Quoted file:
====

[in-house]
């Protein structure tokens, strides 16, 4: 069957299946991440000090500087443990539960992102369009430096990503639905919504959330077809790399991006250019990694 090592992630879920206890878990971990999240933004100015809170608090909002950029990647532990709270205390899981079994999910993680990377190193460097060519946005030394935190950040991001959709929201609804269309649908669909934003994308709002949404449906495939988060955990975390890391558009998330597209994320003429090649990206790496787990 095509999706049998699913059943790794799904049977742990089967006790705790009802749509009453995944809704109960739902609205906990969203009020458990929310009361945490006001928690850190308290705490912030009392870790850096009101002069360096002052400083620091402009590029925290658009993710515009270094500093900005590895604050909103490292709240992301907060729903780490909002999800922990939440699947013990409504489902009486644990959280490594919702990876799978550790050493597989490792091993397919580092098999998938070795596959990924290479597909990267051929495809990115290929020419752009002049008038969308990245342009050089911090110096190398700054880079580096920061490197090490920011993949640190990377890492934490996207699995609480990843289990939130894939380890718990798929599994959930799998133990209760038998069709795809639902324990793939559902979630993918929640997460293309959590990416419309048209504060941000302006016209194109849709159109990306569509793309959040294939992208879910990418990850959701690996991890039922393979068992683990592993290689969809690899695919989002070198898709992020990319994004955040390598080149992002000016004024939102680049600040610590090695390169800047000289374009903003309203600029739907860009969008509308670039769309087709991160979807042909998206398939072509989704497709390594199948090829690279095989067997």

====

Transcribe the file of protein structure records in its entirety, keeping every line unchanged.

[in-house]
């Protein structure tokens, strides 16, 4: 069957299946991440000090500087443990539960992102369009430096990503639905919504959330077809790399991006250019990694 090592992630879920206890878990971990999240933004100015809170608090909002950029990647532990709270205390899981079994999910993680990377190193460097060519946005030394935190950040991001959709929201609804269309649908669909934003994308709002949404449906495939988060955990975390890391558009998330597209994320003429090649990206790496787990 095509999706049998699913059943790794799904049977742990089967006790705790009802749509009453995944809704109960739902609205906990969203009020458990929310009361945490006001928690850190308290705490912030009392870790850096009101002069360096002052400083620091402009590029925290658009993710515009270094500093900005590895604050909103490292709240992301907060729903780490909002999800922990939440699947013990409504489902009486644990959280490594919702990876799978550790050493597989490792091993397919580092098999998938070795596959990924290479597909990267051929495809990115290929020419752009002049008038969308990245342009050089911090110096190398700054880079580096920061490197090490920011993949640190990377890492934490996207699995609480990843289990939130894939380890718990798929599994959930799998133990209760038998069709795809639902324990793939559902979630993918929640997460293309959590990416419309048209504060941000302006016209194109849709159109990306569509793309959040294939992208879910990418990850959701690996991890039922393979068992683990592993290689969809690899695919989002070198898709992020990319994004955040390598080149992002000016004024939102680049600040610590090695390169800047000289374009903003309203600029739907860009969008509308670039769309087709991160979807042909998206398939072509989704497709390594199948090829690279095989067997």